Easter Lubber Grasshoppers: Nymph and Adult

2 grasshoppers
Hi there, you’re website has been very helpful in narrowing down what exactly I’ve photographed. I just wanted to be sure, though. Are these pictures both Eastern Lubber? Or is the second, more colorful one a Southeastern Lubber? I took these pictures April 20th, 2007, in Loxahatchee National Wildlife Refuge, Delray Beach Florida. Loxahatchee is the northern-most part of the Everglades. Both of these hoppers were there by the thousands, all over the ground. We had to walk carefully to be sure we didn’t step on any.
Amy Brown

Hi Amy,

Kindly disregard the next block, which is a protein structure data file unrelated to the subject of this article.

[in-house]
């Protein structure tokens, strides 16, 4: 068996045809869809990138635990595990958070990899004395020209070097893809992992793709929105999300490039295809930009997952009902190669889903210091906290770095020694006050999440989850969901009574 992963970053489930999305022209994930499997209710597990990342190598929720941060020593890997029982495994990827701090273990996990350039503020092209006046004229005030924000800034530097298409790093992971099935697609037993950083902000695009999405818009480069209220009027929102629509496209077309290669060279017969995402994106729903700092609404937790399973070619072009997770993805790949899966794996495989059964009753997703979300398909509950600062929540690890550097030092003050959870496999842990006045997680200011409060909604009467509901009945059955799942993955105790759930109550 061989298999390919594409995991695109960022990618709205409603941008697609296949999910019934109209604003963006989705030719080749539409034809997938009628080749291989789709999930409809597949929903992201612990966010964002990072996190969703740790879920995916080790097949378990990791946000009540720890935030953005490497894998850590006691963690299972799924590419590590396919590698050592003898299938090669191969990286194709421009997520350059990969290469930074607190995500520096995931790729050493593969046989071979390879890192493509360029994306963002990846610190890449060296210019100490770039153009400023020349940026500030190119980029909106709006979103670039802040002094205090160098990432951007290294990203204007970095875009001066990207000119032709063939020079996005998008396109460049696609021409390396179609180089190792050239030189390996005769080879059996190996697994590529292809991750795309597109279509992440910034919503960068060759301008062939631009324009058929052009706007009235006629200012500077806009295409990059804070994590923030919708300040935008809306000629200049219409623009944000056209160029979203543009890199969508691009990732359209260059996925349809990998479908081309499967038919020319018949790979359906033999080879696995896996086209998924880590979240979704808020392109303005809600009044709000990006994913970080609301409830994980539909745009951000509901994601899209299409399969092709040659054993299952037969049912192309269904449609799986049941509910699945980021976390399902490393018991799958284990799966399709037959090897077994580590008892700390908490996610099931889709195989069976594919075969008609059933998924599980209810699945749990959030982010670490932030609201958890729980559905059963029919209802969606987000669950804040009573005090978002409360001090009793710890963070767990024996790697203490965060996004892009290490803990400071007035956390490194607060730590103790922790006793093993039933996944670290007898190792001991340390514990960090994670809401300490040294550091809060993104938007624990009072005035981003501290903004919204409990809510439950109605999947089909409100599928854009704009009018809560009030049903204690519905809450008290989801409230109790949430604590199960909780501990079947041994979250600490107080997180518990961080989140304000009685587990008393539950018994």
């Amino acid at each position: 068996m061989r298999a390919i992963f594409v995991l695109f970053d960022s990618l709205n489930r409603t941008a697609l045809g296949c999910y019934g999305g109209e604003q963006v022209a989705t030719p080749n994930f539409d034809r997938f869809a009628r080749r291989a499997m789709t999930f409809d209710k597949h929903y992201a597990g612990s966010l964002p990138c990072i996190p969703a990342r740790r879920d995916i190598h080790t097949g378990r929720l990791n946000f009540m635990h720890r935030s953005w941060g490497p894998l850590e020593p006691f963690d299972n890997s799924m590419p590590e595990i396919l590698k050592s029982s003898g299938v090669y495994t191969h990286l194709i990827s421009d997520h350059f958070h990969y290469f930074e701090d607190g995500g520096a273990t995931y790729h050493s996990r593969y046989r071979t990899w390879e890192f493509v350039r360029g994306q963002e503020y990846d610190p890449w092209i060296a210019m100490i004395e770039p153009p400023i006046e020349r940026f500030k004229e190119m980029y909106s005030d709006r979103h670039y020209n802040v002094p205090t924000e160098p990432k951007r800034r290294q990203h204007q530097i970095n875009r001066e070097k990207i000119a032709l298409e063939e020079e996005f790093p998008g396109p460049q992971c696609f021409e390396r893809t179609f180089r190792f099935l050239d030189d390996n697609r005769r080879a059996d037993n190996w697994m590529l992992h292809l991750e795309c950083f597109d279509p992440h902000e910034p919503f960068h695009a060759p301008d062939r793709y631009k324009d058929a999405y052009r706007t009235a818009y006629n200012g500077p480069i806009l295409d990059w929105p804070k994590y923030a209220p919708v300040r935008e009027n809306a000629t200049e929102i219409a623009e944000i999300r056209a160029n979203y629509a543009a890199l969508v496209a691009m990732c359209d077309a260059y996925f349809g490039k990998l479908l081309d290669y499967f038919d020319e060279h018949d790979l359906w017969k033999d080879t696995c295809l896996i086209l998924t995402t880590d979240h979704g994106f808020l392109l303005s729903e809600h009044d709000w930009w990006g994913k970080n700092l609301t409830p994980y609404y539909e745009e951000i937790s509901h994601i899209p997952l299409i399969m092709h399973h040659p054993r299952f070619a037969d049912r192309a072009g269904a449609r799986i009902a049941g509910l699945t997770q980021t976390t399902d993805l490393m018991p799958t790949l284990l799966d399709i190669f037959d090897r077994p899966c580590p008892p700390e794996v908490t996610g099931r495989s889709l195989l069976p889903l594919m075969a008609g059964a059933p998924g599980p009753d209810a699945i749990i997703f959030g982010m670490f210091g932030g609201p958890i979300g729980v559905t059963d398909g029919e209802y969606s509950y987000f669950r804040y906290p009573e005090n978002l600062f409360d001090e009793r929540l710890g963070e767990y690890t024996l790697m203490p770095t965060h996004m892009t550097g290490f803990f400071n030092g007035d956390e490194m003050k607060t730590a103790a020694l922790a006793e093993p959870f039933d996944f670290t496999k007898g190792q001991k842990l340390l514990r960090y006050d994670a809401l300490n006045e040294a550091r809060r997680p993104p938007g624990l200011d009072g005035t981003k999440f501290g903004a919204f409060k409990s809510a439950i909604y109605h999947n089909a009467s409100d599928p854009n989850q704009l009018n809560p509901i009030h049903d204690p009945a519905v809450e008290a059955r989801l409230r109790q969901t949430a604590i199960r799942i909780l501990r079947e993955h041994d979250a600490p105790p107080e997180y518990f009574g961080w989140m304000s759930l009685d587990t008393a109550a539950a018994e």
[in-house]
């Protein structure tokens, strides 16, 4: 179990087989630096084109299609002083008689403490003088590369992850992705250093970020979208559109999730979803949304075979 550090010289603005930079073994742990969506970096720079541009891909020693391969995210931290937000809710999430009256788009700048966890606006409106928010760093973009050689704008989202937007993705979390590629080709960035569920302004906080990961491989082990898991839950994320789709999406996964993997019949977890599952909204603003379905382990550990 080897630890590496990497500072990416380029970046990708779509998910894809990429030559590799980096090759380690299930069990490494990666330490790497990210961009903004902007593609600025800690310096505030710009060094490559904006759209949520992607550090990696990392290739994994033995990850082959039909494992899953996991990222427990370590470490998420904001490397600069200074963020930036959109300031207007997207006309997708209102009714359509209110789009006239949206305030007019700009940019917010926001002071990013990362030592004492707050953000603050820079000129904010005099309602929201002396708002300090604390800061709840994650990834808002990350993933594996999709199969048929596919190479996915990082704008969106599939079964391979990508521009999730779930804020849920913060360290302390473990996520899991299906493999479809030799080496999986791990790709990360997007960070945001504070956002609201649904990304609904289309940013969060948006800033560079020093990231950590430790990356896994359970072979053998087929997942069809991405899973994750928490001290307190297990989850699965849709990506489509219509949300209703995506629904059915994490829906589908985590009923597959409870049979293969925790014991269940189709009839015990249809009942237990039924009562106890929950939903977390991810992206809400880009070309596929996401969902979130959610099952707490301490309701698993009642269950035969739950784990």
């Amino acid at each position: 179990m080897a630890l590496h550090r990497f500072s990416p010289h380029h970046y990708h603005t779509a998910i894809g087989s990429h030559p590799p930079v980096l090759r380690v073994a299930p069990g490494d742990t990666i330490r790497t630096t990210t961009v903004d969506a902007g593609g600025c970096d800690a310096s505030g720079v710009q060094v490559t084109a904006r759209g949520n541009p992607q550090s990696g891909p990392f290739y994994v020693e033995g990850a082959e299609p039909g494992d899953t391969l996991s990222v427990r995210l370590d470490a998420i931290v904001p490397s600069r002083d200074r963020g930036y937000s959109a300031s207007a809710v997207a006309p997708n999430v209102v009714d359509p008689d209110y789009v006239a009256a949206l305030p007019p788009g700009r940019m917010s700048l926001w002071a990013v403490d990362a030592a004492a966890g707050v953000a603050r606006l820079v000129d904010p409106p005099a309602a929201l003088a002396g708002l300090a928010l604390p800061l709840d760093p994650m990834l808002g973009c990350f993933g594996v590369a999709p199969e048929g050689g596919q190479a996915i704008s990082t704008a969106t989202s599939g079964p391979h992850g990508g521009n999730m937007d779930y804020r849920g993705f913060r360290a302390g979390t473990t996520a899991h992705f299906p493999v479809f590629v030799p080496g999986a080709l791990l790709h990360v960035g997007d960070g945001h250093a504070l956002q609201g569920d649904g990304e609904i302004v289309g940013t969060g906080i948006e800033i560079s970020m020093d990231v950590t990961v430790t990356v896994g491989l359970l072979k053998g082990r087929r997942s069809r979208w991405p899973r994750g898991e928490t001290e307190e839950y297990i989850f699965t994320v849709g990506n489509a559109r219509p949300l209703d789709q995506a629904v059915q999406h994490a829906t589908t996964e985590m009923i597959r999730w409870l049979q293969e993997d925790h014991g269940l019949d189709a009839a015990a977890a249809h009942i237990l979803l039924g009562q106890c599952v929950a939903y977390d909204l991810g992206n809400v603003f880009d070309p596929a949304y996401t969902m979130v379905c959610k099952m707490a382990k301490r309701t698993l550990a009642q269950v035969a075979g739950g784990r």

According to BugGuide there is only one species in the genus Romulea so “Romalea microptera Beauvois and Romalea guttata (Houttuyn) seem to be inseparable synonyms.” BugGuide also indicates: “Distinguished by huge size and vivid yellow/red coloration (adult, light phase, southern Florida). Flightless. More northern adults are darker. Juvenile (nymph) is black with yellow (or red) stripes, also distinctive.” Earlier entries on our site are based on two different species because of the two names and the Audubon Guide recognizes the Southeastern Lubber Grasshopper. You have a dark nymph and brightly colored adult of the Southern coloration pattern of the Eastern Lubber Grasshopper. Lastly, BugGuide states: “There is one generation per year. During the summer, females lay masses of about 50 eggs in soil excavations about 5 cm deep. Each female lays one to three separate masses of eggs. Eggs overwinter in the soil, with hatching in early spring. Five juvenile instars, each typically lasting 20 days, ensue. Juveniles (nymphs) tend to stick together in groups near a food source. (This probably enhances the effectiveness of their warning coloration.) Remarks Adults are flightless. Coloration is aposematic (warning), apparently this species is distasteful to vertebrate predators. When disturbed, it will spread its wings, hiss, and secrete a smelly fluid from its spiracles.”

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